A Huffington Post article caught my interest recently. I found it interesting not because I care about Kristen Stewart (indeed her portrayal of women is probably as bad for women as the media attack on her indiscretions), but because of its implications for the mistreatment of women at work.
The article describes a double standard that allows men to misbehave in ways that women cannot. It seems that people around the world (primarily girls and women) are endorsing and feeding what essentially amounts to bullying and harassment of Ms. Stewart. Her crime? She violated a key gender stereotype that women don’t cheat! This abuse draws an interesting parallel with research on sexual harassment against women. Contrary to popular belief, women are not sexually harassed by men because men cannot control their desire for sexually attractive women in the workplace. Rather, sexual harassment is a form of control through bullying. It is used most often against women who violate their gender-role stereotype. Jennifer Berdahl found that gender-role deviants (i.e., women who act like men or women who take on traditionally male jobs), are sexually harassed more than women who remain consistent with gender-role stereotypes. These gender-role deviations include things such as ambition, competitiveness, and drive.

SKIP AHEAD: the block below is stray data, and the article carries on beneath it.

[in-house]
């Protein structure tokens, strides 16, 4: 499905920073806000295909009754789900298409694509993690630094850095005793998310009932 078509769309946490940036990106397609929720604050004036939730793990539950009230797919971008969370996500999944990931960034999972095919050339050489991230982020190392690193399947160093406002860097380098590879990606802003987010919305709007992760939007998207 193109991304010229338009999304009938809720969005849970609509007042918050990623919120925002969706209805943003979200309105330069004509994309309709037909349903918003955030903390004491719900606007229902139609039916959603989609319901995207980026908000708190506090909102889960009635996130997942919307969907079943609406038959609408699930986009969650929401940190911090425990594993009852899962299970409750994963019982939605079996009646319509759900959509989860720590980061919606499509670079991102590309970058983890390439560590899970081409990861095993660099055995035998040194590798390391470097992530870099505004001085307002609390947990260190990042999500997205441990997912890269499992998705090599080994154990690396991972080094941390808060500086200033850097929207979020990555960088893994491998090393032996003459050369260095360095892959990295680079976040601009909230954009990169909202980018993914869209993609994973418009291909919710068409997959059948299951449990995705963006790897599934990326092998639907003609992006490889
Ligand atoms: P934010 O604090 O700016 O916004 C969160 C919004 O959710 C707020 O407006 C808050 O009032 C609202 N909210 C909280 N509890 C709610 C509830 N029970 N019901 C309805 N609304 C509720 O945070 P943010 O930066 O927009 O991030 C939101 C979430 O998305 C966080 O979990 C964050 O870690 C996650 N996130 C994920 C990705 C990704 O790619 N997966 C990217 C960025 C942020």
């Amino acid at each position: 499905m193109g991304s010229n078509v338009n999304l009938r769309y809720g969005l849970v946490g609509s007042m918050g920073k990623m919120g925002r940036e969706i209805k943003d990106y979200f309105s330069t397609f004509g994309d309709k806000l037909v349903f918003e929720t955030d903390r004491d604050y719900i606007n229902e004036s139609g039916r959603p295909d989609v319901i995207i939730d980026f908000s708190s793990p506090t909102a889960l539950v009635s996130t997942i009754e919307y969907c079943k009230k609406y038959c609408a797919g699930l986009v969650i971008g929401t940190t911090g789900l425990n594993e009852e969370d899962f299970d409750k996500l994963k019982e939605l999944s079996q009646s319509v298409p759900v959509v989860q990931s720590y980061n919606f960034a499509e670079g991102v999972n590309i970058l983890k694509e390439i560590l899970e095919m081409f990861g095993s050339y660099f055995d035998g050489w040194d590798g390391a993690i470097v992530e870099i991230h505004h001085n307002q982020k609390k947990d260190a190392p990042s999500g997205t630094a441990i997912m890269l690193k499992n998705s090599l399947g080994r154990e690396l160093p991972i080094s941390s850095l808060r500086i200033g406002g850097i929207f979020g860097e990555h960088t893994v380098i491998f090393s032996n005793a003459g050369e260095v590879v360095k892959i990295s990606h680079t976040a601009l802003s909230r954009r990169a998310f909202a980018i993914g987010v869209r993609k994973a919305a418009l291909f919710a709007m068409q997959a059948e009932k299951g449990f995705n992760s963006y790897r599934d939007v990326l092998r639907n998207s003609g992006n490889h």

What is worse, these attacks on women are not always overt. Cortina argues that attacks on women are becoming less obvious and more hidden. Whereas sexual harassment used to be a prominent form of control over women who step out-of-bounds, laws and policies that prevent sexual harassment have led to hidden forms of abuse. Instead of overt sexual harassment, women who violate their gender roles find themselves more often mistreated, ostracized, and otherwise excluded. Cortina and her colleagues found that incivility towards women is a modern-day manifestation of sexual harassment. This is a problem because it essentially means that sexual harassment has gone underground.
So what does all this have to do with the attack on Kristen Stewart? Well, for one thing, it seems that it is not only men who abuse women who violate their gender-role stereotypes. Other women seem to endorse and even participate in such mistreatment! Further, it seems that the buck doesn’t stop with bullying and harassment. Women who violate their gender-role stereotype may face disciplinary sanctions at work, including job loss. The implications do not bode well for even remotely ambitious women (unless their ambitions are to be nurses, teachers, or to have babies). It implies that not only are men more likely to control women’s unreasonable ambitions, but so too are other women who witness these ambitions. Did the glass ceiling just get lower?
Of course, the treatment of Kristen Stewart is just one anecdotal example. My collaborators and I are currently investigating the question of whether witnesses are more likely to endorse the mistreatment of gender-role deviants – we hope we are wrong!